The cost of airport parking could be cut in response to evidence of excessive charges imposed on holidaymakers.
A review of road access to airports will be carried out by the aviation watchdog, the Civil Aviation Authority, to ensure that travellers receive value for money.
A study last year found that Britain’s airports were the most expensive in the world for parking, with some travellers paying up to £315 a week.
There is also anger at aggressive “no-stopping” policies at airports that have hit motorists with £100 penalties for pausing for a matter of seconds to read signs or pick up relatives.
Anthony Eskinazi, founder of the JustPark parking website, said: “We’ve long known that airport parking is vastly overpriced . . . When people are paying more for their airport parking than their flights, something needs to change.”
Most airports subcontract parking operations to third-party providers that typically charge travellers on a sliding scale depending how close they park to the terminal.
London City airport charges £315 to leave a vehicle for a week in its long-stay car park, although the cost drops to £128 for those booking online. Standard long-stay parking at Heathrow costs £175 a week, though the airport offers a £31.43 winter discount price. The CAA said that its review of surface access to airports would cover parking to ensure that operators “compete fairly and effectively, resulting in satisfaction and value for money for the consumer”.
However, the review is also unlikely to cover rail links to airports despite concern at the price of some dedicated train services. The Heathrow Express — the airport-owned rail service linking to Paddington Station — is Britain’s most expensive train journey at £27 for a journey of 15 miles when a ticket is bought onboard.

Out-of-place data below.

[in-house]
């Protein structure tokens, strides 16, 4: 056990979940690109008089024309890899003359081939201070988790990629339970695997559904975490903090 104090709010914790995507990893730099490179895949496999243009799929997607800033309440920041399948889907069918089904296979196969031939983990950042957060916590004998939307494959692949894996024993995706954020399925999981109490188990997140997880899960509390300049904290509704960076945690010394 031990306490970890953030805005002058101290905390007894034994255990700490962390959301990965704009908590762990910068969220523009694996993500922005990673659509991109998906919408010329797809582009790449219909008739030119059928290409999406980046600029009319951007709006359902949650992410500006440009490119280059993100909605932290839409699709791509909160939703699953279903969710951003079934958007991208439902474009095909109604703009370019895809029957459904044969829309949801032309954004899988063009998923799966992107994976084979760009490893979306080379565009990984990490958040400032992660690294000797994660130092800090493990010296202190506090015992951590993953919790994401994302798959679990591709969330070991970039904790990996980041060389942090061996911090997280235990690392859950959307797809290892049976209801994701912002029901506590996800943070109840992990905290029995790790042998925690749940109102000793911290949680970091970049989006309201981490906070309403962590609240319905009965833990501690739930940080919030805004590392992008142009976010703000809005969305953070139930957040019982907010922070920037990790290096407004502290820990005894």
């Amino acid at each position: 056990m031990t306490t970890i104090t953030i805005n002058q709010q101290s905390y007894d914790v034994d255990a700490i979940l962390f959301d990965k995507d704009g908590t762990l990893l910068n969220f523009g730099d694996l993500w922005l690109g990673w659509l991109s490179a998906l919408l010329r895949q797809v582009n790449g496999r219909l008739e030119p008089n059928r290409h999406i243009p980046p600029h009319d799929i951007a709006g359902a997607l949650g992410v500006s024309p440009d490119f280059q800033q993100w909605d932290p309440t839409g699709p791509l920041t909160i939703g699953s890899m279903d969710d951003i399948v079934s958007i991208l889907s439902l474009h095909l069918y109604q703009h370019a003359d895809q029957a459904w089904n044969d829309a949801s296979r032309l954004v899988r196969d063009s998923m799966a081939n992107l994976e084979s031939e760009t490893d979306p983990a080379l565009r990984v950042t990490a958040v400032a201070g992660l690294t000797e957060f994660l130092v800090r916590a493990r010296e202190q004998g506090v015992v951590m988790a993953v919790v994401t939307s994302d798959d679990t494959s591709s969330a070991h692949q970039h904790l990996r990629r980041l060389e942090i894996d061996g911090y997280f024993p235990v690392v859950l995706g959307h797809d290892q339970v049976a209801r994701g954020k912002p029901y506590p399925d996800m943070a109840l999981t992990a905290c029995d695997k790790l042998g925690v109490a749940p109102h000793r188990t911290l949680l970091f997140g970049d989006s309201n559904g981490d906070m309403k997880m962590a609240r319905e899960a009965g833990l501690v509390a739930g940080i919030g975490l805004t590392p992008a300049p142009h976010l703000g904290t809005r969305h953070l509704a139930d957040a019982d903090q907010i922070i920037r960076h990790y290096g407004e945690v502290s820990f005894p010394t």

Robert Goodwill, the aviation minister, recently criticised the service, suggesting that travellers were effectively pushed towards it rather than cheaper alternatives. Addressing the Commons transport select committee, he said: “If you arrive at Heathrow, it is not made quite clear to you that you could get a National Express coach or an underground ticket. They are very keen to sell you tickets on the Heathrow Express. Part of choice is having good information on which to base it.”
The CAA also announced plans to set up a new independent watchdog to rule on issues such as late flights and lost baggage after claims that airlines were failing to compensate passengers for poor services. It said that an independent ombudsman — modelled on Ofgem, which regulates the gas and electricity markets — would be established later this year if airlines failed to sign up voluntarily to their own “dispute resolution” body.
“Our research suggests that around a quarter of consumers were dissatisfied with the information and assistance provided when problems occurred before or during their journey; and that a significant proportion — around 40 per cent — have difficulties seeking redress when things go wrong,” the strategic plan states.
A spokesman for the Airport Operators Association said: “Without these charges airports would have to levy higher landing fees on airlines and this would lead to higher air fares.”